Unicode: A fixed-width, 16-bit worldwide character encoding that was developed and is maintained and promoted by the Unicode Consortium, a nonprofit computer industry organization.

We've seen that writing programs that handle Windows double-byte character sets is not as convenient as writing programs that handle single-byte character sets. Part of the complexity stems from the hacked nature of the double-byte scheme. The first code pages weren't designed with expansion in mind. Therefore, every time a new writing system requires support, a new code page (some more complex than others) must be created—and a code page is only the first step toward having something that can be used to create documents.

The importance of using a universal character encoding is demonstrated in the following scenario. Suppose a professor of ancient languages wants to transcribe some Egyptian hieroglyphics electronically so that she can easily share them with colleagues all over the world. The professor convinces Microsoft to create "Windows for Mummies," complete with a new code page and customized applets, keyboard drivers, sorting routines, and a possible API extension. In the time that it would take to develop this new edition of Windows as well as to create useful applications based on it, the hieroglyphics that the professor wants to transcribe might deteriorate from exposure to pollution. Just as the professor feels an urgency about finding an appropriate Windows edition before further work becomes impossible, many users of languages not currently supported by Windows might feel that as they wait for editions they can use, languages continue to die out. Realize that creating a brand- new language edition takes time and is a commitment that must be justified by market demand.

The professor's main reason for using software is that she believes that "Windows for Mummies" will allow a quantum leap in the study of hieroglyphic text. Even if the professor had a hieroglyphic edition of Windows, what if some similarly intentioned colleagues didn't use Windows but rather used an operating system that had a completely different hieroglyphic code-page design? Customized converters would have to translate documents from one code-page standard to the other. What if several colleagues used Windows but did not have the hieroglyphic edition? Windows-based hieroglyphic documents would still be unreadable to them.

In the international arena, the ability to share information from a variety of writing systems in a straightforward manner will be increasingly important, especially for applications such as large databases. Take, for instance, a hypothetical European agency based in Belgium that wants to set up a directory to communicate with its French, Greek, Hungarian, and Russian clients. The company's only computer runs the French edition of Windows 3.1, which is based on the Latin 1, or ANSI, code page for Western European languages. Thus it does not support the Greek and Russian alphabets or certain Hungarian accented characters. Some names will have to be romanized and others will be spelled with whatever characters are available. In the past this might have been acceptable, but in the future it will not be. People want their names to be spelled correctly, and online solutions require them to be spelled consistently. It's difficult to retrieve archived information using a name that has been transliterated in a dozen different ways.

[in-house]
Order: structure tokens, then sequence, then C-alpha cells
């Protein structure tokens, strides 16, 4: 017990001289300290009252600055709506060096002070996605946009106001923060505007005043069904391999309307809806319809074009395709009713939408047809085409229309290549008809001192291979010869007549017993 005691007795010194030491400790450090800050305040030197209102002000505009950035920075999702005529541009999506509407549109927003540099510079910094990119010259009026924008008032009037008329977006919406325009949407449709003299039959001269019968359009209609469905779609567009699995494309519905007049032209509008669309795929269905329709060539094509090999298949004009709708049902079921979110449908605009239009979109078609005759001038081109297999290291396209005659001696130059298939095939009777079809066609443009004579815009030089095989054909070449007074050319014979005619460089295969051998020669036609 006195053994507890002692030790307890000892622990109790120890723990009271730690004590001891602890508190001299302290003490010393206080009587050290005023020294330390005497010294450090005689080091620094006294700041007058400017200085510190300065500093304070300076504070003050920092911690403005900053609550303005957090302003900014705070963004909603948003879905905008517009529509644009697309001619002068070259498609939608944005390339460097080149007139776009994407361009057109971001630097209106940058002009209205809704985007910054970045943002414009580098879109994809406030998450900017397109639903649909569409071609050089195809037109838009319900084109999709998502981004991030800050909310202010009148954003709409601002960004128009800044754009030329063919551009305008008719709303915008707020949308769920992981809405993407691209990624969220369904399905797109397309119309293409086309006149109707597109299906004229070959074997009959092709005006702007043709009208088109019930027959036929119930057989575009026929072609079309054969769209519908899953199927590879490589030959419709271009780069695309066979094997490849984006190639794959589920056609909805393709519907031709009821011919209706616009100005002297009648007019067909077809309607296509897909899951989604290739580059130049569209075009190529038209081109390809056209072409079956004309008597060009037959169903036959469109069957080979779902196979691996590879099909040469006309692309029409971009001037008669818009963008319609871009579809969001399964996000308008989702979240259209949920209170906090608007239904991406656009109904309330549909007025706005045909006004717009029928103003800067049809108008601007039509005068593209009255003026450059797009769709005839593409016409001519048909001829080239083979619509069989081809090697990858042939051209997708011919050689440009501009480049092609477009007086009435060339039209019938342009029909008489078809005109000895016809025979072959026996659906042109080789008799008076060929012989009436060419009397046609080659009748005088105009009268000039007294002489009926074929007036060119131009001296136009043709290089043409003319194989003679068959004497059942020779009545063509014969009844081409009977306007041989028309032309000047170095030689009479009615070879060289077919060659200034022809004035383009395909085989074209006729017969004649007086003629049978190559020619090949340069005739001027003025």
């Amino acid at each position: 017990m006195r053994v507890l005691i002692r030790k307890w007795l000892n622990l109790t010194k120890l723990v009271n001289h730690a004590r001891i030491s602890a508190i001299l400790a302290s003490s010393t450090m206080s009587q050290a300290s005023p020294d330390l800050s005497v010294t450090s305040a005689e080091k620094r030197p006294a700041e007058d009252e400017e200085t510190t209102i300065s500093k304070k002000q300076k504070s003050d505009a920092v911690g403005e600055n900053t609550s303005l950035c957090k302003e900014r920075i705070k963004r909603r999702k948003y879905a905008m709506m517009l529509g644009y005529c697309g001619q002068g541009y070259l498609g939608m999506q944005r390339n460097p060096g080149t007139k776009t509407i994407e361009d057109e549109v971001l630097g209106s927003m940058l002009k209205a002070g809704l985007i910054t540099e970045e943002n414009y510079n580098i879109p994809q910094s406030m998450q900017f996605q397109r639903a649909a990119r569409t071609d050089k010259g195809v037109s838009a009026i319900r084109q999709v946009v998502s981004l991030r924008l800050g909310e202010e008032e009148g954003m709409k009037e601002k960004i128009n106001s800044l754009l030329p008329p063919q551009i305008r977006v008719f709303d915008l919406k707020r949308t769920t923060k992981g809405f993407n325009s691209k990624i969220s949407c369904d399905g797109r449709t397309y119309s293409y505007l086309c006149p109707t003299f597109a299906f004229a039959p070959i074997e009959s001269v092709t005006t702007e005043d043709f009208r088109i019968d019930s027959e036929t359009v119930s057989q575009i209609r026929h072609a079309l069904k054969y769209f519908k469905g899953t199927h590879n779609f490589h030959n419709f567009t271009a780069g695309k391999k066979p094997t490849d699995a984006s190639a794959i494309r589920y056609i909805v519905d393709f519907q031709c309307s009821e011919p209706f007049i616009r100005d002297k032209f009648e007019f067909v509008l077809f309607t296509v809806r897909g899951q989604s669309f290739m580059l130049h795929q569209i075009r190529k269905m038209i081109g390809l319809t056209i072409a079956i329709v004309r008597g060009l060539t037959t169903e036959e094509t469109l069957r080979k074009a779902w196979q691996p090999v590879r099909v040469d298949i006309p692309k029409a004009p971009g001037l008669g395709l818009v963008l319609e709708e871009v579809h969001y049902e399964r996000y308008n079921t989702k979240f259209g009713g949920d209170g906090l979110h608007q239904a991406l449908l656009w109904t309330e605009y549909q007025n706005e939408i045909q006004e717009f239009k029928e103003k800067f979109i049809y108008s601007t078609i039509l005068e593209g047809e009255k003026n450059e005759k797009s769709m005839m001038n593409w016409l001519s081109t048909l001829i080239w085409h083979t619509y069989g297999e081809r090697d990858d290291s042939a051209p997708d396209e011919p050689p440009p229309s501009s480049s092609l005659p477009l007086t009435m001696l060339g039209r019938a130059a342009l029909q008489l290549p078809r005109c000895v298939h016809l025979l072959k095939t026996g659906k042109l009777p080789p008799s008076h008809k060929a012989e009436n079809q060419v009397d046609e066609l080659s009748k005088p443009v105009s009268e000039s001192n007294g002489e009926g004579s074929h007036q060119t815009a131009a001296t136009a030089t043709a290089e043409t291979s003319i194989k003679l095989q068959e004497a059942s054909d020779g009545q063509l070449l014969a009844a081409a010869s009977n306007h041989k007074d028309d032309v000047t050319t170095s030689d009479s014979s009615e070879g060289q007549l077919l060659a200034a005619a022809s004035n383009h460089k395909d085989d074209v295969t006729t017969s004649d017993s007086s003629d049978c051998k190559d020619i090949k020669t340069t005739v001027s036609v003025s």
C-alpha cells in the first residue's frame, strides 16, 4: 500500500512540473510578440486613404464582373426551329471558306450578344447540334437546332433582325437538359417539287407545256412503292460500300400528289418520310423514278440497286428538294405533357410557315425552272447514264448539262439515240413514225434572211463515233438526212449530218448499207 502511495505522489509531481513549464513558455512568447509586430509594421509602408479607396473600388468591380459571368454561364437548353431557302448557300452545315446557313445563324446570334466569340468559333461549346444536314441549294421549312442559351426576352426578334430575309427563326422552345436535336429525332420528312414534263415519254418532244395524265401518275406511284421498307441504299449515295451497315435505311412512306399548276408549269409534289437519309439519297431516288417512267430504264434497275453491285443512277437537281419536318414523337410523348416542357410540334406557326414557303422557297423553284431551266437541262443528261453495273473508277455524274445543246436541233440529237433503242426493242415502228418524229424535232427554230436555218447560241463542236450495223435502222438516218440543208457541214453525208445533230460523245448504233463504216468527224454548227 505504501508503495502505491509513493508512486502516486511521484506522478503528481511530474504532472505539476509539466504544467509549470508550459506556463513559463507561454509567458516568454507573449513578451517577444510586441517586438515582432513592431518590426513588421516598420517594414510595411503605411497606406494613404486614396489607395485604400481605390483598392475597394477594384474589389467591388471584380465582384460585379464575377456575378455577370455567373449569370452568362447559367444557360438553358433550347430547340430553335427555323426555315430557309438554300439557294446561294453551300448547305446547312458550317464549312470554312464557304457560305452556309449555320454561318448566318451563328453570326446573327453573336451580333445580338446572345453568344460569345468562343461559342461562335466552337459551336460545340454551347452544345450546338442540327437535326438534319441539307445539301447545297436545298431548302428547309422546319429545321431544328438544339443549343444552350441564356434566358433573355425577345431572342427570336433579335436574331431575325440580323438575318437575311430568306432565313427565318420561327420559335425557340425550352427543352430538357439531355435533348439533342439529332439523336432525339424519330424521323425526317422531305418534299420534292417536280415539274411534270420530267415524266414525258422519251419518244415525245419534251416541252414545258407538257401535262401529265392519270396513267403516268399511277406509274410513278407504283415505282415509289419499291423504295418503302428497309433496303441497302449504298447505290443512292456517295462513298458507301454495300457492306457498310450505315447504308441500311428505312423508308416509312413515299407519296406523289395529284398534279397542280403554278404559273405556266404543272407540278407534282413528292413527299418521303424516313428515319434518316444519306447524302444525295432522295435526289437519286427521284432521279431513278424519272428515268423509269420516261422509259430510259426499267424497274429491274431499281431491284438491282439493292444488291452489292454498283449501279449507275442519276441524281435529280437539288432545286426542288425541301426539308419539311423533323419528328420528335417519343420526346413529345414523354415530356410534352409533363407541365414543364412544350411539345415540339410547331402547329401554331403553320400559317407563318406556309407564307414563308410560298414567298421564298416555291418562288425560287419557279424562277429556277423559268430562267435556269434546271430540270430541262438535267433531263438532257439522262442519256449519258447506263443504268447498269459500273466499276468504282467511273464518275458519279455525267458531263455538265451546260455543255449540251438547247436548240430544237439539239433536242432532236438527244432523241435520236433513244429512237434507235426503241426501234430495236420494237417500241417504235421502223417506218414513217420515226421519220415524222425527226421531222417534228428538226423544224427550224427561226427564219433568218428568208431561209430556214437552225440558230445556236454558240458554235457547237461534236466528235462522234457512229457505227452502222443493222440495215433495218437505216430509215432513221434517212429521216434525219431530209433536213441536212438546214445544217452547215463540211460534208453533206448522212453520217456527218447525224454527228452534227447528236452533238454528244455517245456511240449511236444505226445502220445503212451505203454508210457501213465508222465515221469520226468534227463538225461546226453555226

The way Windows 95 handles multiple character sets (discussed in Chapter 6) begins to address this problem. It is a step in the right direction, but it is not the ultimate long-term solution. It supports display of multilingual text through the use of big fonts, but it still relies on the code page model, which creates special issues for multiuser environments such as networks. Network software must keep track of which client is using which code page, and it has to convert text and filenames as files are moved. This is a problem when files are copied back to the first client; character information can be lost during the round-trip. For this reason, Windows 95's networking software uses Unicode to communicate with systems that can understand Unicode.

With all of its limitations, why was the code page model chosen for Windows 95? There were several reasons, including size and memory constraints, an existing code base, and an ambitious product schedule. Another important reason was compatibility with the Central and Eastern European edition of Windows, which supported similar capabilities. Windows 95's multilingual support can be easily added to existing single-byte applications, which is particularly important for Europe.

Windows NT, on the other hand, is a high-end operating system built from the ground up, and it is setting the stage for the future. With Unicode as its character-encoding standard, Windows NT 3.5 can display any data encoded in Unicode as long as it has access to the appropriate fonts. The conversions, mappings, and other complications of multiple code-page scenarios are unnecessary. The next version of Windows NT will combine the extended keyboard and font support of Windows 95 with the Unicode support already available in Windows NT 3.5.